Ultrasound Identifies Hand Gestures, May Lead to Hands Free Control of Surgical Systems

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At the University of Bristol in the U.K., researchers have managed to use ultrasound to detect the hand gestures that a person is displaying. While there are many consumer applications of the technology, such as playing video games and controlling devices around the house, this new “physiologic”‘way may end up being used by surgeons to browse hands-free through radiological images during procedures. This can help to maintain sterility while avoiding having to have another clinician control the imaging device’s interface. The same approach may also lead to a time when in-clinic touchscreens, which currently help to spread infections, may no longer be necessary. We can also envision this technology being used for rehab of patients who recover from the stroke or musculoskeletal disease.

The researchers used a conventional ultrasound probe to image the muscles of the forearm while different gestures were performed. The investigators then used computer vision and machine learning tools to correlate muscle movements to the hand gestures that they produce. Working backwards, the system was able to identify which gestures were produced when different muscle motions were detected. Moreover, the technology proved itself even when the muscle motion was detected at the wrist, the location where smartwatches of the future that contain ultrasound transducers will reside.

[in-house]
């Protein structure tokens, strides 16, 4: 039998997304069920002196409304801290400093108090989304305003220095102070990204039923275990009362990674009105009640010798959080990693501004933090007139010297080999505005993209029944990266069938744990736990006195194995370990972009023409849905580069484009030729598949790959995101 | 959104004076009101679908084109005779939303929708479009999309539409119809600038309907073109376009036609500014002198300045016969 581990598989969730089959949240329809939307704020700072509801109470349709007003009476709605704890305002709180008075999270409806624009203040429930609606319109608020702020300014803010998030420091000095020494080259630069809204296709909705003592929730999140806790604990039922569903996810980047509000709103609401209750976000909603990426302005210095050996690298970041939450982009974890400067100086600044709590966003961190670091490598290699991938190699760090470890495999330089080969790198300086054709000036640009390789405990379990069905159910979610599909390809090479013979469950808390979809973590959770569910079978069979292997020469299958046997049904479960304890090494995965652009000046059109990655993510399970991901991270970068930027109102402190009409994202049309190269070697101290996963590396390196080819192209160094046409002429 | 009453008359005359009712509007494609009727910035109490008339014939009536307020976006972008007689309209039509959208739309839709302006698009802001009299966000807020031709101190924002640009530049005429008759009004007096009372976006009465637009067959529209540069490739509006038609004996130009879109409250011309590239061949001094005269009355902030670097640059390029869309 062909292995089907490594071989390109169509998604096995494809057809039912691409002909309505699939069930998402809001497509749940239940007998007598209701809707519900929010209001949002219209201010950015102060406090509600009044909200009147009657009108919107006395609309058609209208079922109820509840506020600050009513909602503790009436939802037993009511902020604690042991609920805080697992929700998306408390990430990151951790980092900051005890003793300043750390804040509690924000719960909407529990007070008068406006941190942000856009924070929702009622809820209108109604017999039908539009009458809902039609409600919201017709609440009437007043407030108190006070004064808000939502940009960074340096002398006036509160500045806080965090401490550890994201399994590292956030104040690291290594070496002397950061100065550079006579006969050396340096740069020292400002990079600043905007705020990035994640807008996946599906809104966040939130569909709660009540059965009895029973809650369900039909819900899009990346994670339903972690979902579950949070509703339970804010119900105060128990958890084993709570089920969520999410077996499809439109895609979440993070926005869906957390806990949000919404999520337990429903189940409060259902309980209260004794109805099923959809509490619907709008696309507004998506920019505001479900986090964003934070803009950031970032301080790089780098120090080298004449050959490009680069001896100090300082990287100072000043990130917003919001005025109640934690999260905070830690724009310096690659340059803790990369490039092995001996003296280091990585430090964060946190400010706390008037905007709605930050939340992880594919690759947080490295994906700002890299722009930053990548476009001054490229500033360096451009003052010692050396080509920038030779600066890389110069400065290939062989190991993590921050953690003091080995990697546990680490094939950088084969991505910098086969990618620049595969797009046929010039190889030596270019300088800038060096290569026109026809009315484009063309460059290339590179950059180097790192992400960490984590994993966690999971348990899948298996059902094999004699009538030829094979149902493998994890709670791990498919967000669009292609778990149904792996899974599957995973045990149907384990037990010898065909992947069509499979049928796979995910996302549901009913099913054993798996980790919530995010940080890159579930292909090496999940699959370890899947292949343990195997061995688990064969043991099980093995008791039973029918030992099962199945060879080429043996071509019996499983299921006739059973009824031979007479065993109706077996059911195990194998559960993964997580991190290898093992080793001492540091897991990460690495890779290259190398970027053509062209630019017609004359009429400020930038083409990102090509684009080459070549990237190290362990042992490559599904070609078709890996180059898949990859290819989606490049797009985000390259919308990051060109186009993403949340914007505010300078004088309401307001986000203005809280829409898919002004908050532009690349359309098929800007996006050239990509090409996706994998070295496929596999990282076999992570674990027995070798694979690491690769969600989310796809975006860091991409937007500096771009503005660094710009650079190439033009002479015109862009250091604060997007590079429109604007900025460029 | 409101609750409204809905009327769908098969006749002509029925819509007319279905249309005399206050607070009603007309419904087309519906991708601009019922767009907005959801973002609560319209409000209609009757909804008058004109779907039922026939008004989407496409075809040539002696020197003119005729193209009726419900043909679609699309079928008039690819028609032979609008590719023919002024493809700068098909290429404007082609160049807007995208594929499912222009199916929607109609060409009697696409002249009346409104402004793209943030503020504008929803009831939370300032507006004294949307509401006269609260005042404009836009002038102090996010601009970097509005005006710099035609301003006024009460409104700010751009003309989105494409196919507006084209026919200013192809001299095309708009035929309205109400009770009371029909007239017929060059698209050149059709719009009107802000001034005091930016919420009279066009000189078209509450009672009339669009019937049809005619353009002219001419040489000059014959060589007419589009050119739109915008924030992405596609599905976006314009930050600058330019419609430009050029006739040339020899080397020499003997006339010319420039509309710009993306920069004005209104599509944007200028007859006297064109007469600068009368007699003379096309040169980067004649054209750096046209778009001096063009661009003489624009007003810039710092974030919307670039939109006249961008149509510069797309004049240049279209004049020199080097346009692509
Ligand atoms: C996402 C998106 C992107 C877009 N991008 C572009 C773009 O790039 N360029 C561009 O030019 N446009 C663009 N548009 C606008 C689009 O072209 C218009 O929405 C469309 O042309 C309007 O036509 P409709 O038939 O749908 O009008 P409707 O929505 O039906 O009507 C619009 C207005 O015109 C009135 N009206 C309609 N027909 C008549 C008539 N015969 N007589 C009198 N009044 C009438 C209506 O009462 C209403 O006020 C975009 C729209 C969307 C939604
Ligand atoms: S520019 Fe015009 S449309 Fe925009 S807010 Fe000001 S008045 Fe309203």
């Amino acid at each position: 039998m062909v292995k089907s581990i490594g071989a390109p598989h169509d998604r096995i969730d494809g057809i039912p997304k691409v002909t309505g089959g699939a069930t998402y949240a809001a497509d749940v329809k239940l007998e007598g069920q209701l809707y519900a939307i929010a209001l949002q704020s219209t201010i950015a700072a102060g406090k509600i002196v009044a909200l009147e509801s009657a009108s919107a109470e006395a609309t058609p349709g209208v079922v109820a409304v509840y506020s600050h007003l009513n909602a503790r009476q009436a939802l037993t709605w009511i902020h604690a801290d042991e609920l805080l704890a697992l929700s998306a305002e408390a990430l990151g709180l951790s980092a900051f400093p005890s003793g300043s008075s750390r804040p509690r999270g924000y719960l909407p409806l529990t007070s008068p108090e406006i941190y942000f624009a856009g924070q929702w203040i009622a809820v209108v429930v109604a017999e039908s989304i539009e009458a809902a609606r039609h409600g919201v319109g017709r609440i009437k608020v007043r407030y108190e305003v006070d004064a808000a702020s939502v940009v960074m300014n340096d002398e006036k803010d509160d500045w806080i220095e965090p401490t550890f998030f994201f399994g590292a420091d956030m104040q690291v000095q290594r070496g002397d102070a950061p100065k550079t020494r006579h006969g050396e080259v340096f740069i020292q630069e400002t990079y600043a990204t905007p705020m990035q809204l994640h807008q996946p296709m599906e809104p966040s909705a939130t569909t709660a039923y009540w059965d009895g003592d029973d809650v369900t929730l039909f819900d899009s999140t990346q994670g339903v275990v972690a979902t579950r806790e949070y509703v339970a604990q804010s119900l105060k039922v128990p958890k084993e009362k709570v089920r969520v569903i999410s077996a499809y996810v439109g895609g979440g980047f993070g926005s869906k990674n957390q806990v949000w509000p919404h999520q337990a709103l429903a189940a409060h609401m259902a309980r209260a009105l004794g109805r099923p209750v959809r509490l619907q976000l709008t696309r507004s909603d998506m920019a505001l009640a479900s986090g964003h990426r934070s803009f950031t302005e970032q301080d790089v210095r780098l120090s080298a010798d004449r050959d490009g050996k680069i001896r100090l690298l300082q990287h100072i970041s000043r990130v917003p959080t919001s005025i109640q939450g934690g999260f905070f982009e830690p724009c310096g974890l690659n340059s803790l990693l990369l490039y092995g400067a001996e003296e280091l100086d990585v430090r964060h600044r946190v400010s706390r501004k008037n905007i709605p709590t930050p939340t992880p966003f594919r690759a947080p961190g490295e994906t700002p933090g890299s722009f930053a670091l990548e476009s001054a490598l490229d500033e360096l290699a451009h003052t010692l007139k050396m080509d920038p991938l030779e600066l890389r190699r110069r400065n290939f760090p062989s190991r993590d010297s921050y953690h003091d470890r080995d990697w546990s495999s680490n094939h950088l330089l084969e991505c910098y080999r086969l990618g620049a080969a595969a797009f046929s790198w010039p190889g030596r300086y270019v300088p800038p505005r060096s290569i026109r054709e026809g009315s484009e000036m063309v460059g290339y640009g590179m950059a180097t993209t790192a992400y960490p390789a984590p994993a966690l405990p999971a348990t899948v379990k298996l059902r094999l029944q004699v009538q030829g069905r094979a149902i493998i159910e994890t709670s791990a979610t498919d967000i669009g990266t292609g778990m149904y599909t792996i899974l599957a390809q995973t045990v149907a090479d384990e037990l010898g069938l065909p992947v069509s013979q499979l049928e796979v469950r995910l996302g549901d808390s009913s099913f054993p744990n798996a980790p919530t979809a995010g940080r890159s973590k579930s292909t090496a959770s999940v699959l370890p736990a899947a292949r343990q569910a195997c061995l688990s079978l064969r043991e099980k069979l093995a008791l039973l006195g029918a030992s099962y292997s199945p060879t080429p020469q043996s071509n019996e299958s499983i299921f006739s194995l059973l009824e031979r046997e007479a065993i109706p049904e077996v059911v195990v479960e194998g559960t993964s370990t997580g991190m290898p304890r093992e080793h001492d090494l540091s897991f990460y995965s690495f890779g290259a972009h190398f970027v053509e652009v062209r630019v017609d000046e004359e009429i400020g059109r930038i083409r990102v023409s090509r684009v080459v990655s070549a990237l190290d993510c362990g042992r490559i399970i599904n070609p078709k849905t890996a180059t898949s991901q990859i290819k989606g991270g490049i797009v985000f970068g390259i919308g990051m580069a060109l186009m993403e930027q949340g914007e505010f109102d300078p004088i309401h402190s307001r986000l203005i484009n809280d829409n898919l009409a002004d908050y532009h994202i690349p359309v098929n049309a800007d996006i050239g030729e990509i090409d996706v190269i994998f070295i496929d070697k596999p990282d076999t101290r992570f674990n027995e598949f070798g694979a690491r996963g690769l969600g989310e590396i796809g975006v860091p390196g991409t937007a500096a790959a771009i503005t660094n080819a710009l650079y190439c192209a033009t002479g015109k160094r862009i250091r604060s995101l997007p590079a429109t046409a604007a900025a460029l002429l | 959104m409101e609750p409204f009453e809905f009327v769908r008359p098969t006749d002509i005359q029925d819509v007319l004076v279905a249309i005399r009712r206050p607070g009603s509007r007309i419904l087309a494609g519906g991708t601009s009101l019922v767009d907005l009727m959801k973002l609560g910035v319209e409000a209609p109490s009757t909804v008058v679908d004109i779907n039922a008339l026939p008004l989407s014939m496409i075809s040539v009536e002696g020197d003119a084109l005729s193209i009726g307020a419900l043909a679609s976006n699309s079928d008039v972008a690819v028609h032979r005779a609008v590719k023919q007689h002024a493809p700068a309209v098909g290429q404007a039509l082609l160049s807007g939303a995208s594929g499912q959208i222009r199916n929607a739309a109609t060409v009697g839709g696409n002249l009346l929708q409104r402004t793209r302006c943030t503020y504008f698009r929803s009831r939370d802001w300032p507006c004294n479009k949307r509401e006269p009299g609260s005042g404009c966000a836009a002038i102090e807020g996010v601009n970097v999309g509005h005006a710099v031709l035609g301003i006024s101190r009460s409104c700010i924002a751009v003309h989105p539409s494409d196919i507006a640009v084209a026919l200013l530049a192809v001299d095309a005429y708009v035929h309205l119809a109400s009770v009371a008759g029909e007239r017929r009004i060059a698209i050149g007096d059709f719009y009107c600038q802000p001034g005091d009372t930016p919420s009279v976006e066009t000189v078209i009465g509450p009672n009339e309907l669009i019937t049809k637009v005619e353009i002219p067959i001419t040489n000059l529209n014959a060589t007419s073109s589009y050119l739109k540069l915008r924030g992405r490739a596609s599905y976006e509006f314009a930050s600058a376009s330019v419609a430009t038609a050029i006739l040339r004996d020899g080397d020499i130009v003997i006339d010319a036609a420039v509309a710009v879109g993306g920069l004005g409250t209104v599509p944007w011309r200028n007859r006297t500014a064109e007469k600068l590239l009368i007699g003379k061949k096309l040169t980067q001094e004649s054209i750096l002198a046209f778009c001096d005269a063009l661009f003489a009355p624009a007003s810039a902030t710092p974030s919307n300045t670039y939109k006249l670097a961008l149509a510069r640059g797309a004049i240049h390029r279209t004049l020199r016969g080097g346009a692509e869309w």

Take a look at this demo video showing off the technology:

Flashbacks: Gestureplex Wrist Controller for Hands Free Operation of Devices in Surgical Theater…Microsoft’s Kinect Technology Utilized for Vascular Surgery…Robotic Assistant Offers a Helping Hand in the OR…New System for Hands-Free Control of Image Viewer During Surgery…Controlling Augmented Reality in the Operating Room…Real-Time Touch-Free Gesture Control System for Image Browsing in The OR…Low Cost Glove Translates Sign Language, May Be Used to Practice Surgery in Virtual Reality…

Paper presented at Proceedings of the 2017 CHI Conference on Human Factors in Computing Systems: EchoFlex: Hand Gesture Recognition using Ultrasound Imaging…

Via: University of Bristol…


Source: Medgadget

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